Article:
Archive for August, 2008

* Login Forms

Posted on August 15th, 2008 by Dave Johnson. Filed under AJAX.


Does it annoy anyone else that Web 2.0 apps like Basecamp no longer have login forms? I understand that you need to login at a specific URL http://nitobi.myapp.com but would it be so difficult to actually just have a login form that transfers you to your server rather than making people remember the server name?

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* Enterprise Ajax Live Lessons

Posted on August 13th, 2008 by Dave Johnson. Filed under AJAX, Nitobi.


Get it while it’s hot! It looks like the Enterprise Ajax Live Lessons are now available on either Safari or Amazon.

if you want to learn about Ajax in a format that is bit more easily digestible than reading a boring book then be sure to pick up the Live Lessons where we step you through all the pitfalls of building an Enterprise Ajax application. Topics covered include a framework review, testing, security and usability.

Go get it!

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* What is RIA?

Posted on August 12th, 2008 by Dave Johnson. Filed under AJAX, Conference, RIA, Web2.0.


Way back in May of this year (I have been thinking about this post for a while now!) Andre and I were down at JavaOne to give a presentation and also had the chance to take part in the always interesting (at least two years in a row now) RedMonk CommunityOne session. It was good to take part in the cloud computing, twitter and open source discussions - one great take away was “don’t drink and tweet”. I digress.

Of most interest to me was the round table discussion about “what is an RIA?“. There were various opinions on this that I will not repeat here and let you read over on RedMonk.

What didn’t come through on the RedMonk review was what I thought, arrived at through the great discussion, was really the defining characteristic of Rich Internet Applications. In the end it was not about flashy graphics or animations. The one defining characteristic of an RIA is that there is no page refresh.

That’s it. That is all there is to RIA. If you have an application running over the network that does not have a page refresh then that is an RIA - be it using Flash, Ajax or a Java Applet. The discussion went back and forth until Jeremiah Stone from SAP finally talked some sense (afterwards we had a very interesting discussion and I really need to follow up with him) saying that good design is dependent on the context of the problem being solved. Now this is a really important idea since if you are used to working with a keyboard accessible green screen application, a visual mouse driven GUI will probably be far less usable. It is all context dependent. I may take longer to learn the green screen application but it will likely pay dividends in productivity down the road.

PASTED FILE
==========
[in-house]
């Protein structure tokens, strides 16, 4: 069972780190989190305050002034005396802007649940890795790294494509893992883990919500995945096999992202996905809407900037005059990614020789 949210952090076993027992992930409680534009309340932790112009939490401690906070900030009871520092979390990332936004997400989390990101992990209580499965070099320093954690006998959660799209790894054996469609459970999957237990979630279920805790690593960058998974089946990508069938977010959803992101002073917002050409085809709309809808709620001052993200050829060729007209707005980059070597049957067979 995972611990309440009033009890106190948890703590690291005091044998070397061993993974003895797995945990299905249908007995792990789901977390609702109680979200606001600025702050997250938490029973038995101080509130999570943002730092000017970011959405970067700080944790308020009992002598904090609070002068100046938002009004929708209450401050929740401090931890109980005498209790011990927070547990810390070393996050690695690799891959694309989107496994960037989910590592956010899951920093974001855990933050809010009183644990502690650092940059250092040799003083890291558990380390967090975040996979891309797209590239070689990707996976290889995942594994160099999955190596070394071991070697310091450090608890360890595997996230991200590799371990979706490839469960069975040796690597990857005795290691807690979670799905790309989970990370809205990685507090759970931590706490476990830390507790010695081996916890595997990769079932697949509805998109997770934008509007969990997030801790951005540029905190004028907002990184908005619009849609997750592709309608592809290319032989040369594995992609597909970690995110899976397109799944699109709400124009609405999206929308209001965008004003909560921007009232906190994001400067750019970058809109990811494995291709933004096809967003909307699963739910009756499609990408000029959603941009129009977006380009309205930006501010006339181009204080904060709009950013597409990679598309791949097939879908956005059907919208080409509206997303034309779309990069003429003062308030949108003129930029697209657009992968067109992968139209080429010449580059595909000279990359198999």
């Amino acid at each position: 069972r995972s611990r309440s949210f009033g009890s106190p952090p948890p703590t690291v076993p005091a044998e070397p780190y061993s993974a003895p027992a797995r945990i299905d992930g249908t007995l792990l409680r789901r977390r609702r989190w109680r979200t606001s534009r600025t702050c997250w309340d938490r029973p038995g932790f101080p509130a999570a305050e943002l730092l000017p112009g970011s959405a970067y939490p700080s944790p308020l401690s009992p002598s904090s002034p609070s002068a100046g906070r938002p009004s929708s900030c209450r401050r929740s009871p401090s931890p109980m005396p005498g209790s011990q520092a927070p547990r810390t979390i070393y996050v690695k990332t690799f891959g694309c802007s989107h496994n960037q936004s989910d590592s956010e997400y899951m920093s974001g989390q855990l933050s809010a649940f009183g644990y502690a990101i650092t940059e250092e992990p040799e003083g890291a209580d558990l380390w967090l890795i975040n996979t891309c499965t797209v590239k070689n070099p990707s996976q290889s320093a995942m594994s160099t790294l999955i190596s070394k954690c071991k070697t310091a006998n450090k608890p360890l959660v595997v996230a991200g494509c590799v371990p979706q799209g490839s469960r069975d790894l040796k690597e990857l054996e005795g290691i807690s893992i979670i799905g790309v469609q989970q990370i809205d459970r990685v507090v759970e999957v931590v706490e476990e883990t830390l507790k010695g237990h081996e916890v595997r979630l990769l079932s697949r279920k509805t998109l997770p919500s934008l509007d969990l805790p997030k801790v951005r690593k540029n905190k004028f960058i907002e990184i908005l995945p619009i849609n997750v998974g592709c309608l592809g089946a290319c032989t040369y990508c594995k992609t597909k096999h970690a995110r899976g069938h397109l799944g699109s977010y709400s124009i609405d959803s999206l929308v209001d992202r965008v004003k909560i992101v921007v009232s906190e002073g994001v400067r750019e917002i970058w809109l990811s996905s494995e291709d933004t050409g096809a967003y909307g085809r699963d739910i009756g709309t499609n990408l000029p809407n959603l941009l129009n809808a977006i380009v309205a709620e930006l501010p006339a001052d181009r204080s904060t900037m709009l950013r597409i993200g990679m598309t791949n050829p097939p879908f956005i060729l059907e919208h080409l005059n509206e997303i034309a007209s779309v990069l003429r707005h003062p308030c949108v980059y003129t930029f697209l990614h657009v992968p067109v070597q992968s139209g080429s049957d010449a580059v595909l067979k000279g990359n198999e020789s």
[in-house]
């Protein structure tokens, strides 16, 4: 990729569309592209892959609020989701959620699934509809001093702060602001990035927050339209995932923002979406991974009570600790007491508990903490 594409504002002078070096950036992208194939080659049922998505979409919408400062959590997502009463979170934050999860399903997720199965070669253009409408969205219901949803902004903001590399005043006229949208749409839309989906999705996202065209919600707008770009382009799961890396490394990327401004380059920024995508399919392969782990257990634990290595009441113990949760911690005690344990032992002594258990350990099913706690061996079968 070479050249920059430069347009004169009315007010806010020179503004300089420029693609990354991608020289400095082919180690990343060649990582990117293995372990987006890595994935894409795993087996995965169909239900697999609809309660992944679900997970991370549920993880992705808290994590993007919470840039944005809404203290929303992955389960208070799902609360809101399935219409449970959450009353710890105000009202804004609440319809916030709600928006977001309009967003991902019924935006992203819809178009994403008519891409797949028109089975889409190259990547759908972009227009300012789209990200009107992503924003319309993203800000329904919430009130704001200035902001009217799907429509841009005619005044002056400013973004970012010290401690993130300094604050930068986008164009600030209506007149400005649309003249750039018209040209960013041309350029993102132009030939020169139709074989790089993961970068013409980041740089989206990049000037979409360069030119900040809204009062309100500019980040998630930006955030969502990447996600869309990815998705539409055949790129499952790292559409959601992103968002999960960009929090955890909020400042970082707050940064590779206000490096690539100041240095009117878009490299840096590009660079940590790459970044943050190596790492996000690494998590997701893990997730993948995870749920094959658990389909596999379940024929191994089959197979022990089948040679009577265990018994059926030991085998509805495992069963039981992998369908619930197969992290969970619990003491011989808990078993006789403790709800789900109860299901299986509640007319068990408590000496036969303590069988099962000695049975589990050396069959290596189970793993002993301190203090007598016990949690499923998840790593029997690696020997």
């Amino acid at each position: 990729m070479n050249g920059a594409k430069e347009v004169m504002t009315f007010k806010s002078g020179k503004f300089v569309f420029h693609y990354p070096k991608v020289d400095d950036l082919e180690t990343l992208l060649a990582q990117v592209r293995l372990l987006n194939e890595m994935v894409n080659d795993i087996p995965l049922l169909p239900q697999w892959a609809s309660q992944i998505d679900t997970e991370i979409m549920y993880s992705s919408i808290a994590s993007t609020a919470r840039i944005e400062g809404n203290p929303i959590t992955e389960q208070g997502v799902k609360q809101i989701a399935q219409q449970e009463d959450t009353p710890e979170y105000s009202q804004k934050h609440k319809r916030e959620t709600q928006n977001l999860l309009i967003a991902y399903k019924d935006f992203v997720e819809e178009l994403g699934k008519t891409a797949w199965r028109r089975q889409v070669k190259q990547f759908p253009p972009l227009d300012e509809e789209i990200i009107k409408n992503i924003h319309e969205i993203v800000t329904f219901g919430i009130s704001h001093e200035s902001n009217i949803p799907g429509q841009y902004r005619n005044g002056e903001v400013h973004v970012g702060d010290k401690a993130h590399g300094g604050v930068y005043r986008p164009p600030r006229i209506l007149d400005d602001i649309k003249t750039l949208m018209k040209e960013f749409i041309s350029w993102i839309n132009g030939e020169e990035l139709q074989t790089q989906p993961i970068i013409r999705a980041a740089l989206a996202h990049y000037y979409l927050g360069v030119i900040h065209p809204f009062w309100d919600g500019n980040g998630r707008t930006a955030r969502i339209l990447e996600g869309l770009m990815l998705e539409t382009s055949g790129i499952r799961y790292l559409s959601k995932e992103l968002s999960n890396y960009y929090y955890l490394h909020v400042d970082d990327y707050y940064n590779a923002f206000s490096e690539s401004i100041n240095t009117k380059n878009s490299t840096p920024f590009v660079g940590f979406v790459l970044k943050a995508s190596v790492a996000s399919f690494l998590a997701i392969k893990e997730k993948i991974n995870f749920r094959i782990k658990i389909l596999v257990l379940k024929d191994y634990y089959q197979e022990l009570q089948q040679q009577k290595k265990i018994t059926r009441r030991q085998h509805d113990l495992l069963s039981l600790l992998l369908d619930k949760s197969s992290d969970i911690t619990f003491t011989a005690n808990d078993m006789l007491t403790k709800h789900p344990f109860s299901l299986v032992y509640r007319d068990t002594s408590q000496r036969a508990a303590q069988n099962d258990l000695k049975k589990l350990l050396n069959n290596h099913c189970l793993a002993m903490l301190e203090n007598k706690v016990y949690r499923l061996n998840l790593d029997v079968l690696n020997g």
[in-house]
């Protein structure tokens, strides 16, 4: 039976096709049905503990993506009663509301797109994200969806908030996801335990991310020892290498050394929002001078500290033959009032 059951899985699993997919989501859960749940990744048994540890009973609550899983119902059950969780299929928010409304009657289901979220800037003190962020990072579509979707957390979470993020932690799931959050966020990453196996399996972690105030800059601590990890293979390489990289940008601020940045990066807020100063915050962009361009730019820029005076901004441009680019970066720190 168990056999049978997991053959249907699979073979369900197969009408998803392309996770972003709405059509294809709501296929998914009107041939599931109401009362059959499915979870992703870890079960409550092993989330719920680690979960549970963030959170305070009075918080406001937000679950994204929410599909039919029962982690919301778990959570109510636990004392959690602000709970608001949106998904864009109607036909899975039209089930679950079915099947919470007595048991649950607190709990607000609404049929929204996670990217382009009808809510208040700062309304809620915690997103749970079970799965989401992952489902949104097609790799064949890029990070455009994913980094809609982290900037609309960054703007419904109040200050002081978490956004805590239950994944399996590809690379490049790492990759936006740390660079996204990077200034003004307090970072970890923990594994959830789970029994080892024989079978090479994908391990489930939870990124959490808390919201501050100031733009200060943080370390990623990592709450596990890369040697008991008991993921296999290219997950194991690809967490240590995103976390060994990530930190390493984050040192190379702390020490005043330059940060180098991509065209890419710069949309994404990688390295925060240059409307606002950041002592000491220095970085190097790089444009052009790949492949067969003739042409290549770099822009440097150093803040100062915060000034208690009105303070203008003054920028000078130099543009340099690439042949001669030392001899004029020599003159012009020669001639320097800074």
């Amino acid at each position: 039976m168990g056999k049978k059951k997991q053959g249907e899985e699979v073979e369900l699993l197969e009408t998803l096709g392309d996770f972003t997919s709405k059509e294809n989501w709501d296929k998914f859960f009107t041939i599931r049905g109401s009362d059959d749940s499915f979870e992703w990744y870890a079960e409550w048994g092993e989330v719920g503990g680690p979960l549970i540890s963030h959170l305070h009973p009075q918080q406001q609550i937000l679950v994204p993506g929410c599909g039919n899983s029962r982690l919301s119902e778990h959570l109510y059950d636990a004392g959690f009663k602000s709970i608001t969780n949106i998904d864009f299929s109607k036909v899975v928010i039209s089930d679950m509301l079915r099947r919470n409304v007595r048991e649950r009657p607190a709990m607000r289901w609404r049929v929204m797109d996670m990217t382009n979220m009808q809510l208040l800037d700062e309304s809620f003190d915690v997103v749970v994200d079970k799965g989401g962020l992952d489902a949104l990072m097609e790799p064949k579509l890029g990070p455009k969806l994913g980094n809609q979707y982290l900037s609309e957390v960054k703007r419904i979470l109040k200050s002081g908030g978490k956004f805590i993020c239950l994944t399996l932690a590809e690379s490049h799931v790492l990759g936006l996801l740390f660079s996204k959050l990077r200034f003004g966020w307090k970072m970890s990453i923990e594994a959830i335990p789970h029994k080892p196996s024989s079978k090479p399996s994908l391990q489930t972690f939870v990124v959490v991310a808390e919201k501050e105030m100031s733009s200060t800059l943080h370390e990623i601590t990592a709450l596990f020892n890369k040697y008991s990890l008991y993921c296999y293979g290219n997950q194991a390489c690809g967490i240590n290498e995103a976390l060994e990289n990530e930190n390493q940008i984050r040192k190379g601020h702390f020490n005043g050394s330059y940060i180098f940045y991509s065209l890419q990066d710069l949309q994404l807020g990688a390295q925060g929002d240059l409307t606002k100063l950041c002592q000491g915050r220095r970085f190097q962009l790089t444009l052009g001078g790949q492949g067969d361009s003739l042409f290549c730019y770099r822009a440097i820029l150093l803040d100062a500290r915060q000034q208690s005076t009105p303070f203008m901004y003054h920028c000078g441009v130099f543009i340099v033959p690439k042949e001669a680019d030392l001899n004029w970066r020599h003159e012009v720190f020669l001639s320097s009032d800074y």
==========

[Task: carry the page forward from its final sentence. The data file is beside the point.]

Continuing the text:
At any rate, long story short, the one common theme that people presented was that an RIA is defined by an application that has no page refresh, whether it is made for a user of a terminal or a new web 2.0 application.

I had my epiphany at the very end of the session and was pretty much lost on deaf ears of people who were about ready for a cold one (aside from Duane who was thoroughly liquored already ;)) . However, I felt somewhat vindicated when I was reading James’ post about the session when I noticed that there was a comment from David Mendels of Adobe, who was possibly responsible for defining the term while at Macromedia in the early 2000’s. Indeed David suggested that the original definition of an RIA was an application with no page refresh.

Based on that I think that the case of the meaning of RIA can be considered closed.

RIA == No page refresh

QED

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